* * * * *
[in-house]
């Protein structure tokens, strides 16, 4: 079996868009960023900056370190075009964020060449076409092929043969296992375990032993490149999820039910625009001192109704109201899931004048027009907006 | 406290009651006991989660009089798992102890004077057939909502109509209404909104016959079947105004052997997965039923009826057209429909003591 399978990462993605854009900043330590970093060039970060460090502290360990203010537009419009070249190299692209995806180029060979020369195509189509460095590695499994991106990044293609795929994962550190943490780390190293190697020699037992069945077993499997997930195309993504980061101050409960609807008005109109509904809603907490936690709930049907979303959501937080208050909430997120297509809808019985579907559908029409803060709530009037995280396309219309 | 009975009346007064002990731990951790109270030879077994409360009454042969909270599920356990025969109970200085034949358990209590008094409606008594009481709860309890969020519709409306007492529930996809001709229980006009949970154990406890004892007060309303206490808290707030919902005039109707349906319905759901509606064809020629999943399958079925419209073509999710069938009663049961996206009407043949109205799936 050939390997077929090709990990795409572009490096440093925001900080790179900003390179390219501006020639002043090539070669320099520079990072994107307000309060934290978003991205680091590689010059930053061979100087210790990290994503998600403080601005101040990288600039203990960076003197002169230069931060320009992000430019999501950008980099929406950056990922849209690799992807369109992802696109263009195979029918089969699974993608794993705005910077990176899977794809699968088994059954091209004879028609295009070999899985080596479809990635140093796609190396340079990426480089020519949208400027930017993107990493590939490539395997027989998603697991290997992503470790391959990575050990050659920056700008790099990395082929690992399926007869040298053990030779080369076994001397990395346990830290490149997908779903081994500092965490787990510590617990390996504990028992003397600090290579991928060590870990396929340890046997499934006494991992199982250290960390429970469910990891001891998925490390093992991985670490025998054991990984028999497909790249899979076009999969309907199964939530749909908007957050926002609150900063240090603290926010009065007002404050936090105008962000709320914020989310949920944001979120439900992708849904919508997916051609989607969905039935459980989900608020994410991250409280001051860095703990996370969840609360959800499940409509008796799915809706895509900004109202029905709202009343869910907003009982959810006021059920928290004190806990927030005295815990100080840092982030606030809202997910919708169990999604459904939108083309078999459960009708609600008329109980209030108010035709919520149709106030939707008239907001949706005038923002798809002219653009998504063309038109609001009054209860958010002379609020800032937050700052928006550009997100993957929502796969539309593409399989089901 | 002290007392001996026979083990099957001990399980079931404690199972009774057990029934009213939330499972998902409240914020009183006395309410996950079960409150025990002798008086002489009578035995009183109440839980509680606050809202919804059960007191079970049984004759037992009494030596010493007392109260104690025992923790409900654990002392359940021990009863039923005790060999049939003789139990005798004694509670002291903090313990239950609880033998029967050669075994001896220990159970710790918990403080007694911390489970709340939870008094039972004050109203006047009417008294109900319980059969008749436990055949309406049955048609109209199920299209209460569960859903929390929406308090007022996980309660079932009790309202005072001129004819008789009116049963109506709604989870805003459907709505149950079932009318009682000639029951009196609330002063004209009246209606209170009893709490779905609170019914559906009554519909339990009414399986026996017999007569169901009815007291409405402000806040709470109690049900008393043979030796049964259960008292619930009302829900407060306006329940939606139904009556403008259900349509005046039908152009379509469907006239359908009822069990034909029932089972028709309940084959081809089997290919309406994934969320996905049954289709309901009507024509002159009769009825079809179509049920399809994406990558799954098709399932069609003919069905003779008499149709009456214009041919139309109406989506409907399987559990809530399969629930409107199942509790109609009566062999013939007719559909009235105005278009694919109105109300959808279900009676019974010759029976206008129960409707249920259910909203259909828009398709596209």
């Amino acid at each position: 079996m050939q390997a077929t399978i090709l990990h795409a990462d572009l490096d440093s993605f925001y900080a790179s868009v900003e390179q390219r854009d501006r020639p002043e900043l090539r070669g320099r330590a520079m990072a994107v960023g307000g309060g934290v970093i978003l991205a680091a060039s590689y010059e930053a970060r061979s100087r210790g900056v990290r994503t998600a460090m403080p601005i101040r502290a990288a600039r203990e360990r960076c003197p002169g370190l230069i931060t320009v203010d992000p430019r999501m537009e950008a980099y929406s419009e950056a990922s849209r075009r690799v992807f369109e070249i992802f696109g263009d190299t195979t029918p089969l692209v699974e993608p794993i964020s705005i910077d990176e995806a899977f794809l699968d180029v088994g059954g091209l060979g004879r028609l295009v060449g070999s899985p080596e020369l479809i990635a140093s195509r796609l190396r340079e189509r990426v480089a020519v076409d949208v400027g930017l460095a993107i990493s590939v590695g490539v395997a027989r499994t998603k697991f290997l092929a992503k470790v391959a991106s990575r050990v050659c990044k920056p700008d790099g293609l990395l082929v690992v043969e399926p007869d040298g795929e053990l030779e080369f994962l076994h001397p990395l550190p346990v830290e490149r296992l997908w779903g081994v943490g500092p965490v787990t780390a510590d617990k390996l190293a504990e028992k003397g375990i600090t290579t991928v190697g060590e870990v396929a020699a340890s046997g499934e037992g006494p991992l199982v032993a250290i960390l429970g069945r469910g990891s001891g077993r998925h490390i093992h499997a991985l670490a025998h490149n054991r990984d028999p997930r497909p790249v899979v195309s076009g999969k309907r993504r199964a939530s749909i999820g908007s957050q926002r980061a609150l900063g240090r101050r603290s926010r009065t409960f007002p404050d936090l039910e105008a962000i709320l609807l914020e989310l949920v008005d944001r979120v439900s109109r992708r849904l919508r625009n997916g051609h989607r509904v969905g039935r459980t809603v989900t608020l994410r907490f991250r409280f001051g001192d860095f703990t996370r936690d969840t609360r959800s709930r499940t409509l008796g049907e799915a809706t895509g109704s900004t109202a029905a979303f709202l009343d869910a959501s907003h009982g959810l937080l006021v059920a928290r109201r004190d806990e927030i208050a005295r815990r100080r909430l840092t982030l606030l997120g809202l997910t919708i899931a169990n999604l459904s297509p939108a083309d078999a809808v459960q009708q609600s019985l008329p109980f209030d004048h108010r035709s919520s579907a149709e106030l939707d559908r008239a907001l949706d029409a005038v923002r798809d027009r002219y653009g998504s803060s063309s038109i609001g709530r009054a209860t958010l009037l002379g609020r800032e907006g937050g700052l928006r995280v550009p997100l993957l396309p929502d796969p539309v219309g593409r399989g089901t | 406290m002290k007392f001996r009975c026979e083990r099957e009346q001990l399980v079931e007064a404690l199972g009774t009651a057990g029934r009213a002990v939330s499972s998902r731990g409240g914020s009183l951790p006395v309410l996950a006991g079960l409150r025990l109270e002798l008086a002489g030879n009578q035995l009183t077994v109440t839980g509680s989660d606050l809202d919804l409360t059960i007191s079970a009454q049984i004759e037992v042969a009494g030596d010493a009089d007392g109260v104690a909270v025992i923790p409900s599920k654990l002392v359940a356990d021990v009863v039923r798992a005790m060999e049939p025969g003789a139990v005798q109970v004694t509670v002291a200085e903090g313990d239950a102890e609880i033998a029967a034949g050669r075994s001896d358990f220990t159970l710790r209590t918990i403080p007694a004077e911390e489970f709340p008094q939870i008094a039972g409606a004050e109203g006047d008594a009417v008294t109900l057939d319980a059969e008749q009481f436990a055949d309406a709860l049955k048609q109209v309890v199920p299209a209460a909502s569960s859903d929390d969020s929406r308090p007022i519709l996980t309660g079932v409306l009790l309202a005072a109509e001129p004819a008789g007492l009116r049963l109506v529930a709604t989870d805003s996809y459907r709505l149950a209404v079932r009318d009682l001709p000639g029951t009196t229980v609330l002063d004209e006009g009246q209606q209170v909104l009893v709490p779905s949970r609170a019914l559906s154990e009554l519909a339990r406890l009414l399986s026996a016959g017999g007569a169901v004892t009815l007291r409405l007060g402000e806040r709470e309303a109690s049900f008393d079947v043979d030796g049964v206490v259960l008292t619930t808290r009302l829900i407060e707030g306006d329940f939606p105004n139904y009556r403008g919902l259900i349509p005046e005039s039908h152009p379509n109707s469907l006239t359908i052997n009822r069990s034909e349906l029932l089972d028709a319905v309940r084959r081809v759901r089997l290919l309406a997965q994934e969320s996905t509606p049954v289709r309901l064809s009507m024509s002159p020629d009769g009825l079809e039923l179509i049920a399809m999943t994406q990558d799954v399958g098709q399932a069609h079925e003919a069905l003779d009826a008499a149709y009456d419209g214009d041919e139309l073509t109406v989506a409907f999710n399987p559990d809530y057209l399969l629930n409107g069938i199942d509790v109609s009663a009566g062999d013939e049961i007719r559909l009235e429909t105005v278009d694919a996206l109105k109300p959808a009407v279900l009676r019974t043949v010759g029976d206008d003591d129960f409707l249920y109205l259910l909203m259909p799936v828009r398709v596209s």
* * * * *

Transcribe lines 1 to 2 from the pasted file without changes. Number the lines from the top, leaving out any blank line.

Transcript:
[in-house]
């Protein structure tokens, strides 16, 4: 079996868009960023900056370190075009964020060449076409092929043969296992375990032993490149999820039910625009001192109704109201899931004048027009907006 | 406290009651006991989660009089798992102890004077057939909502109509209404909104016959079947105004052997997965039923009826057209429909003591 399978990462993605854009900043330590970093060039970060460090502290360990203010537009419009070249190299692209995806180029060979020369195509189509460095590695499994991106990044293609795929994962550190943490780390190293190697020699037992069945077993499997997930195309993504980061101050409960609807008005109109509904809603907490936690709930049907979303959501937080208050909430997120297509809808019985579907559908029409803060709530009037995280396309219309 | 009975009346007064002990731990951790109270030879077994409360009454042969909270599920356990025969109970200085034949358990209590008094409606008594009481709860309890969020519709409306007492529930996809001709229980006009949970154990406890004892007060309303206490808290707030919902005039109707349906319905759901509606064809020629999943399958079925419209073509999710069938009663049961996206009407043949109205799936 050939390997077929090709990990795409572009490096440093925001900080790179900003390179390219501006020639002043090539070669320099520079990072994107307000309060934290978003991205680091590689010059930053061979100087210790990290994503998600403080601005101040990288600039203990960076003197002169230069931060320009992000430019999501950008980099929406950056990922849209690799992807369109992802696109263009195979029918089969699974993608794993705005910077990176899977794809699968088994059954091209004879028609295009070999899985080596479809990635140093796609190396340079990426480089020519949208400027930017993107990493590939490539395997027989998603697991290997992503470790391959990575050990050659920056700008790099990395082929690992399926007869040298053990030779080369076994001397990395346990830290490149997908779903081994500092965490787990510590617990390996504990028992003397600090290579991928060590870990396929340890046997499934006494991992199982250290960390429970469910990891001891998925490390093992991985670490025998054991990984028999497909790249899979076009999969309907199964939530749909908007957050926002609150900063240090603290926010009065007002404050936090105008962000709320914020989310949920944001979120439900992708849904919508997916051609989607969905039935459980989900608020994410991250409280001051860095703990996370969840609360959800499940409509008796799915809706895509900004109202029905709202009343869910907003009982959810006021059920928290004190806990927030005295815990100080840092982030606030809202997910919708169990999604459904939108083309078999459960009708609600008329109980209030108010035709919520149709106030939707008239907001949706005038923002798809002219653009998504063309038109609001009054209860958010002379609020800032937050700052928006550009997100993957929502796969539309593409399989089901 | 002290007392001996026979083990099957001990399980079931404690199972009774057990029934009213939330499972998902409240914020009183006395309410996950079960409150025990002798008086002489009578035995009183109440839980509680606050809202919804059960007191079970049984004759037992009494030596010493007392109260104690025992923790409900654990002392359940021990009863039923005790060999049939003789139990005798004694509670002291903090313990239950609880033998029967050669075994001896220990159970710790918990403080007694911390489970709340939870008094039972004050109203006047009417008294109900319980059969008749436990055949309406049955048609109209199920299209209460569960859903929390929406308090007022996980309660079932009790309202005072001129004819008789009116049963109506709604989870805003459907709505149950079932009318009682000639029951009196609330002063004209009246209606209170009893709490779905609170019914559906009554519909339990009414399986026996017999007569169901009815007291409405402000806040709470109690049900008393043979030796049964259960008292619930009302829900407060306006329940939606139904009556403008259900349509005046039908152009379509469907006239359908009822069990034909029932089972028709309940084959081809089997290919309406994934969320996905049954289709309901009507024509002159009769009825079809179509049920399809994406990558799954098709399932069609003919069905003779008499149709009456214009041919139309109406989506409907399987559990809530399969629930409107199942509790109609009566062999013939007719559909009235105005278009694919109105109300959808279900009676019974010759029976206008129960409707249920259910909203259909828009398709596209």